Brett Brownell

Brett Brownell

Multimedia Producer

Brett Brownell is the Multimedia Producer at Mother Jones and has visited all 50 states. He also helped launch MSNBC's Up with Chris Hayes as a video and web producer, served as new media director for the employee rights organization Workplace Fairness, and founded the annual global photography event Worldwide Moment in 2007. He is a graduate of the University of Southern California's School of Cinema-T.V. and grew up in Arlington, Texas.

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Dawes' "Stories Don't End" Is the Perfect Road Trip Album

| Mon Apr. 8, 2013 5:00 AM EDT
Photo by Sam Jones

Dawes
Stories Don't End
HUB Records

I was first introduced to Dawes on a stretch of deserted highway in 2010, following the band's first release, North Hills. It was a fitting introduction. My production team and I were struggling to film a grueling cross-country video series, but we lost our motivation somewhere in Mississippi. Our cinematographer thankfully plugged his iPod into the van stereo and launched the opening track, "That Western Skyline." It was soft, simple, and became a prescription for our myopia.

How Fracking Causes Earthquakes, the Animated GIF

| Thu Mar. 28, 2013 4:00 PM EDT

Contributing writer Michael Behar has an intriguing feature today that details the science behind the link between injection wells and earthquakes. For a visual rundown of the fascinating process, check out the GIF below.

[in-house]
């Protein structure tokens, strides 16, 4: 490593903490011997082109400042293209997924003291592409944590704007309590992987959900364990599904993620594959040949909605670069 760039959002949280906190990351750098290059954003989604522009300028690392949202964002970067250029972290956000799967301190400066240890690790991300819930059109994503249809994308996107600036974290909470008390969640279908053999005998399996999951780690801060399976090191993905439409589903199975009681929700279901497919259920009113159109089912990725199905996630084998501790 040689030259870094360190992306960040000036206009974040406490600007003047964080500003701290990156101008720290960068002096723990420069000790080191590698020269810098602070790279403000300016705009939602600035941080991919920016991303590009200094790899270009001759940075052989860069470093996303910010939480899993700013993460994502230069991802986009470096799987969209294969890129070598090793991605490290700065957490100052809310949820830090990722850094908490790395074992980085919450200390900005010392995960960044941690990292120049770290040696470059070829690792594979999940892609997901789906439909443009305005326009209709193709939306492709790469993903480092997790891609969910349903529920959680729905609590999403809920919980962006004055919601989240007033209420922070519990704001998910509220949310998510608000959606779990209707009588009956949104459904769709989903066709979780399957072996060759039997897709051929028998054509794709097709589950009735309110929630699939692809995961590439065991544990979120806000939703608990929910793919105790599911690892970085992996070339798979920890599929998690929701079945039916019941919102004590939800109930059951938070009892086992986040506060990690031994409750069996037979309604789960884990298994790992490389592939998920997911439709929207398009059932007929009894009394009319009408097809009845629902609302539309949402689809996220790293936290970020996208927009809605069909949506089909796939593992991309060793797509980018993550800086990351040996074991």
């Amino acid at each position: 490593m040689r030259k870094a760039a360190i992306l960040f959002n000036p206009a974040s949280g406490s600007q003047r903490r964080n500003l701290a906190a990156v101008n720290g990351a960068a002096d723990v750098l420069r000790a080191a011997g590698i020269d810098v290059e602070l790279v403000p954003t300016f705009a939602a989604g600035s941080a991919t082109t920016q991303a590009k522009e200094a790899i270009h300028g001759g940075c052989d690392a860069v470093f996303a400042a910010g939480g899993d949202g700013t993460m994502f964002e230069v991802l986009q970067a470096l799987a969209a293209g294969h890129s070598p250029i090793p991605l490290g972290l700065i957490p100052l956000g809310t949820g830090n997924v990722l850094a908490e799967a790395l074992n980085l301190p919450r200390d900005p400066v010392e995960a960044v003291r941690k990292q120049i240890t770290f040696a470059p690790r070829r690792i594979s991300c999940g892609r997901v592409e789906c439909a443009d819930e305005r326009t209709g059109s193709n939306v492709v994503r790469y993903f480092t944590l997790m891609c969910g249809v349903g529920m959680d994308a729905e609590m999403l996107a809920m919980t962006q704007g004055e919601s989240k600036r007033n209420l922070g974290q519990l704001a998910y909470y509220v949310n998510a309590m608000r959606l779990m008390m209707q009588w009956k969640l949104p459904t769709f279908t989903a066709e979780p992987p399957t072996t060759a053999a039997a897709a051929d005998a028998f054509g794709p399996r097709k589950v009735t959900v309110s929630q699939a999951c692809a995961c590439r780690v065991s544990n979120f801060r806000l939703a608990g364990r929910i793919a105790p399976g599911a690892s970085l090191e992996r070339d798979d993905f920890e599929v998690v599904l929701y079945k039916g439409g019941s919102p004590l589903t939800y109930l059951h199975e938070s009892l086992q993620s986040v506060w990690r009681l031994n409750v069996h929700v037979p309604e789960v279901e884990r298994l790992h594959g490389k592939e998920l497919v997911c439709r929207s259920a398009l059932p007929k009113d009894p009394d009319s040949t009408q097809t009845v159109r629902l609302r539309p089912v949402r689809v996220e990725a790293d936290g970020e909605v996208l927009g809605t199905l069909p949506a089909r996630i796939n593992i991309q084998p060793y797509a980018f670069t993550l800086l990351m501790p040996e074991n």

Drillers inject high-pressure fluids into a hydraulic fracturing well, making slight fissures in the shale that release natural gas. The resulting briny wastewater flows back up to the surface, where it is transported by truck or pipeline to nearby injection wells. The liquid is then pumped down the injection wells to a layer of deep, porous rock, often sandstone. Once there, it can flow in every direction, including into and around faults. Added pressure and lubrication can cause normally stable faults to slip, unleashing earthquakes.

how fracking causes earthquakes

Illustration: Leanne Kroll. Animation: Brett Brownell

Kraft Mac & Cheese Is Nutritionally Equivalent to Cheez-Its

| Mon Mar. 25, 2013 6:00 AM EDT

We taste-tested Kraft Macaroni & Cheese, Annie's Homegrown Macaroni & Cheese, Cheez-Its, and a simple, homemade pasta-and-cheese dish. Watch the video to see how they stacked up.

Perhaps you've heard about the recent outcry over the use of yellow dyes 5 and 6 in Kraft's popular Macaroni & Cheese. A couple of food bloggers have petitioned the food giant to ditch the artificial colors, calling them "unnecessary" and "potentially harmful."

The petition has already racked up more than 250,000 signatures. That isn't surprising, since Kraft's cheesy, gooey dish is a childhood staple. (I subsisted on a strict diet of it and Eggo waffles until about age 10.)

So just for fun, let's pretend that the petitioners succeed, and Kraft replaces its artificial dyes with natural coloring—or (gasp!) no coloring at all. Would the stuff then be healthier?

Well, let's consider the ingredients list for Kraft Macaroni & Cheese:

Enriched Macaroni product (wheat flour, niacin, ferrous sulfate [iron], thiamin mononitrate [vitamin B1], riboflavin [vitamin B2], folic acid); cheese sauce mix (whey, milkfat, milk protein concentrate, salt, sodium tripolyphosphate, contains less than 2% of citric acid, lactic acid, sodium phosphate, calcium phosphate, yellow 5, yellow 6, enzymes, cheese culture)